Charter Chortle: Comedian Jaboukie Young-White dazzles Commonwealth with comedy and humor during Charter Day, met with a full house

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COURTESY IMAGE / ALMA MATER PRODUCTIONS

The College of William and Mary had the pleasure of hosting comedian Jaboukie Young-White Saturday, Feb. 8, as part of the annual Charter Day celebration. AMP put on this event for the students to come out for an entertaining end to the Charter Day weekend’s festivities. Come out they did, as over 450 students completely filled Sadler Center’s Commonwealth Auditorium that evening, creating an energetic atmosphere that was a blast to be a part of. 

Known mostly by his Twitter handle “@jaboukie,” the 25 year old from Chicago has been gaining a lot of popularity in the comedy world over the past few years. After leaving DePaul University to pursue a career in stand-up, he began working small gigs across different cities to try to make his way into this decidedly difficult field. He would eventually go on to be a finalist in the 2016 NYC Devil Cup Stand Up Festival and find himself on the “Vulture” article “20 Comedians You Should and Will Know” list. Since then, he’s found substantial success in Hollywood, landing roles in some smaller films and television productions, performing on the “Tonight Show starring Jimmy Fallon” and writing for shows like Netflix’s “Big Mouth” and “American Vandal.” Most notably, however, he became a correspondent on “The Daily Show with Trevor Noah” in 2018. His upcoming projects include an untitled Bo Burnham production alongside a role in season 6 of Netflix’s “BoJack Horseman.”

Alternatively, Young-White has gained a significant social media following through Twitter, where quite a bit of his content has gone viral. For example, Jan. 20 — Martin Luther King Jr. Day — he changed his Twitter profile appearance to look like the official Federal Bureau of Investigation account as a joke. The punchline was a tweet that satirically admitted to the assassination of Martin Luther King Jr., for which his account was temporarily banned, ultimately making the whole endeavor a lot funnier. 

Keen to this popularity, AMP warned on Facebook that tickets would only be sold on the day-of at the door. This had students lining up outside Commonwealth as early 6 a.m. for an 8 p.m. show. When the doors opened after what felt like an eternity in line, everyone filed into the auditorium and waited for the opener, Jasmine Ellis, to come on. Ellis gave a great routine discussing everything from raunchy topics such as sex when you’re a newlywed, to problems like being a middle child or facing off against racist guys from Boston. 

Eventually, her time elapsed and you could feel the anticipation in the room aggressively spike as she announced the headliner. Opting for a casual look to set the tone, Young-White donned a baseball cap and a hoodie, making himself almost indistinguishable from the students in the audience. This played perfectly to his comedic style: cool, relaxed, conversational and personal. His bits were never oversold or hammed up, save for the occasional goofy punchline that reminded you that he’s truly a good performer and not just “your buddy” making you laugh.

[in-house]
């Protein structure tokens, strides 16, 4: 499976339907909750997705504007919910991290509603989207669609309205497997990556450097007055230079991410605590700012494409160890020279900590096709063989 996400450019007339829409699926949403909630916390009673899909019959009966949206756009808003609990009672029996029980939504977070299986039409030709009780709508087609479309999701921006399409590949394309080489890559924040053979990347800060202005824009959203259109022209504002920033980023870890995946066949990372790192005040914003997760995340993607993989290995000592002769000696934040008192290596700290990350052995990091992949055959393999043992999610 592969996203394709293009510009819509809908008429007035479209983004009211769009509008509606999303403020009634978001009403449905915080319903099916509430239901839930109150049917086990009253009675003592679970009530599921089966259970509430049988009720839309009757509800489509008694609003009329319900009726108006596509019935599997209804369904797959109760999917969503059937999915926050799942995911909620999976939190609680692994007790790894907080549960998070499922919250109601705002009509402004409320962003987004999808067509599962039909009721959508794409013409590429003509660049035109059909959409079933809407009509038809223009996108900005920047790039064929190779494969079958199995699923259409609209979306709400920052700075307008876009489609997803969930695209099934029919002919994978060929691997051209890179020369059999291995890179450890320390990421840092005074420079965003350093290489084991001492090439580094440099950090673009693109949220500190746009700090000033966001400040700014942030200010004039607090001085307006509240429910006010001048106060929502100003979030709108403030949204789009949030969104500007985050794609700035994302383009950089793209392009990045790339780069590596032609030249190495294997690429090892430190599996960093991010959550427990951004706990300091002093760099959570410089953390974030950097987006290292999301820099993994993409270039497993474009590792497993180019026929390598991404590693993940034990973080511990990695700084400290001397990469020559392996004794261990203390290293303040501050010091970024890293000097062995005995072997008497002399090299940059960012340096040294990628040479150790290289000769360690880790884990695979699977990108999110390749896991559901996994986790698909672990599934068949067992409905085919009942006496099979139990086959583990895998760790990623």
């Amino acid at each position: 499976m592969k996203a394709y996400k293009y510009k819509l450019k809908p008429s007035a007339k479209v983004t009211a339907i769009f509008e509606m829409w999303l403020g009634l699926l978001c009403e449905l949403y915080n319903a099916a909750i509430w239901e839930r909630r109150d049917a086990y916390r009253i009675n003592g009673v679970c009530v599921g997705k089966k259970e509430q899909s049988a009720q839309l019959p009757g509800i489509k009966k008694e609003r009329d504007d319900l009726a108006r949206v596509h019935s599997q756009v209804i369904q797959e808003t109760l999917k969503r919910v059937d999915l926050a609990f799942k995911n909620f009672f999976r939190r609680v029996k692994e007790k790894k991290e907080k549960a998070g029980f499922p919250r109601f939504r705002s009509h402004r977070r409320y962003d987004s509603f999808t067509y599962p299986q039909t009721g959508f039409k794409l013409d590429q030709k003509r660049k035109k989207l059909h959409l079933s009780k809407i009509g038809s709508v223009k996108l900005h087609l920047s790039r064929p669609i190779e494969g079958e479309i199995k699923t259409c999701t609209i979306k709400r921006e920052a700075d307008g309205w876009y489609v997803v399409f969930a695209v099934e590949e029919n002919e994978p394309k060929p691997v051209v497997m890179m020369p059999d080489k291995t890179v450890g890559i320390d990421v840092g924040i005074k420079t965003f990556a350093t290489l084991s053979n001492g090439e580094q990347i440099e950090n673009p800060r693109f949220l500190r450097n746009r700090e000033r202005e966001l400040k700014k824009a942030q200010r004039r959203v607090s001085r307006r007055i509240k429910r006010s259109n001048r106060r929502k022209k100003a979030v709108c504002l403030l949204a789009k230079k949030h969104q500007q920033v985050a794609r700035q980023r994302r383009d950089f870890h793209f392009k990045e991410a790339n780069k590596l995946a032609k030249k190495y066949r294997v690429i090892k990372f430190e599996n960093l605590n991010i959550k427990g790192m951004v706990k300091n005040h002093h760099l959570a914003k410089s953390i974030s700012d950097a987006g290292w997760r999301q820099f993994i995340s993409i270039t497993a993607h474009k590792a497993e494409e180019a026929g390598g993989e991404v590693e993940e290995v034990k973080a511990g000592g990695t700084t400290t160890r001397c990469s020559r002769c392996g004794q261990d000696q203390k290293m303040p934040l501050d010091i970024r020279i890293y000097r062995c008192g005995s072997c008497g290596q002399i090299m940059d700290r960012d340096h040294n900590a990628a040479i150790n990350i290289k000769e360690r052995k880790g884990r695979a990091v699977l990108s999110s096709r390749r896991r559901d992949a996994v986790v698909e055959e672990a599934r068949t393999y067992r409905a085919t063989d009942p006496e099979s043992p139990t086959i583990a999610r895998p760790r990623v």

a large part of his humor is relatability, made easier by his definitively millennial upbringing; every anecdote hit perfectly with a crowd of this generation.

Either way, Young-White’s routine was fantastic. After all, he still is only three years out of college, so a large part of his humor is relatability, made easier by his definitively millennial upbringing; every anecdote hit perfectly with a crowd of this generation. On top of that, bits would occasionally dive into irreverent or ridiculous territory that perfectly supplanted the more observational content. As an example, he discussed his younger brother’s struggle in writing a pitifully engaging college essay only to come to a punchline that involved a dusty, Civil-War-veteran mother and ceiling-fan father. Later in the set, he talked about his experience as a gay actor auditioning for type-cast parts and related it to the overall LGBTQ+ representation in Hollywood. This almost poignant criticism of tinsel town’s shortcomings was then undercut with a hilariously over-the-top Smeagol impression, which still shed light on the all too common poorly-written LGBTQ+ characters in popular media. 

To deviate from all his presumably-prepared material, Young-White began asking students in the crowd what their majors were and riffed off of them for a while. Poking fun at STEM majors and sympathizing with us soon-to-be poor English majors were the common threads in this section. The other College-centric jokes included clowning our measly three bars and spooky atmosphere. Upon learning about the crypt, he feigned leaving right away. 

Young-White then made use of the projector to tell the story of his Twitter interaction going back and forth with an outspoken, anti-gay man, which was depicted in a quaint little slideshow. The other slideshow he prepared took us through the latest and hottest food trends, keeping the long-running joke a metaphorical depiction of women in showbusiness. Kale is strutting her stuff and pumpkin is taking some family time away from the limelight now that fall is over; it was so informative. I’d never realized that almond milk is a low-key Republican. 

The set ended with a classic thanks to the audience and a shout out to the opener, about whom you might’ve forgotten. AMP did a wonderful job with the organization of this event and should be commended for selecting such a talented comedian. Young-White gave an incredible routine that will be hard to top if the comedian trend keeps up. He kept it down to earth, and it seemed as if he genuinely loved performing for us. Once he blows up even more, it will be nice to remember when he came to our little college and made everyone’s night.